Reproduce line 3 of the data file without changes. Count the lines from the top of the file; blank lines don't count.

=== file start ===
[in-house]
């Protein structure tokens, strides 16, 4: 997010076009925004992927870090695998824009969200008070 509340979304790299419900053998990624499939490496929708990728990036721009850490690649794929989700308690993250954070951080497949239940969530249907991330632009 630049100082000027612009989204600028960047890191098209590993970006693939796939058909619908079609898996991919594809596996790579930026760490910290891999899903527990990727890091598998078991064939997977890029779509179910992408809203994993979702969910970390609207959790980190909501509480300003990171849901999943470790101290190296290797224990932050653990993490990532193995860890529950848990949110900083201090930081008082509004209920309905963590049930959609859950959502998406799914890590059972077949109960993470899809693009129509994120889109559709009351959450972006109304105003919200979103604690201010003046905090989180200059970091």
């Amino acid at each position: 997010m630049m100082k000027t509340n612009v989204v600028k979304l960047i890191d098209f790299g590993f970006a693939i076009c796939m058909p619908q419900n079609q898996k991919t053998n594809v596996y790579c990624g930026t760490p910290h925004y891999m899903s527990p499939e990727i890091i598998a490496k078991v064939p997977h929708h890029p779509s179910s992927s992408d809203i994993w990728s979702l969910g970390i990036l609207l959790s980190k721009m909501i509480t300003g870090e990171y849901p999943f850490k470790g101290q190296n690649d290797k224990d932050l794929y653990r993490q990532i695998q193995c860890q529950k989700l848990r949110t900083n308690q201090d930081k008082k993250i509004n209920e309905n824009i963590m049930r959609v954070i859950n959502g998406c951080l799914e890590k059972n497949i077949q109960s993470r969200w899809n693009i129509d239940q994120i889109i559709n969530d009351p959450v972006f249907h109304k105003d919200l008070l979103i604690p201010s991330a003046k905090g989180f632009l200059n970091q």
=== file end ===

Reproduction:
């Amino acid at each position: 997010m630049m100082k000027t509340n612009v989204v600028k979304l960047i890191d098209f790299g590993f970006a693939i076009c796939m058909p619908q419900n079609q898996k991919t053998n594809v596996y790579c990624g930026t760490p910290h925004y891999m899903s527990p499939e990727i890091i598998a490496k078991v064939p997977h929708h890029p779509s179910s992927s992408d809203i994993w990728s979702l969910g970390i990036l609207l959790s980190k721009m909501i509480t300003g870090e990171y849901p999943f850490k470790g101290q190296n690649d290797k224990d932050l794929y653990r993490q990532i695998q193995c860890q529950k989700l848990r949110t900083n308690q201090d930081k008082k993250i509004n209920e309905n824009i963590m049930r959609v954070i859950n959502g998406c951080l799914e890590k059972n497949i077949q109960s993470r969200w899809n693009i129509d239940q994120i889109i559709n969530d009351p959450v972006f249907h109304k105003d919200l008070l979103i604690p201010s991330a003046k905090g989180f632009l200059n970091q």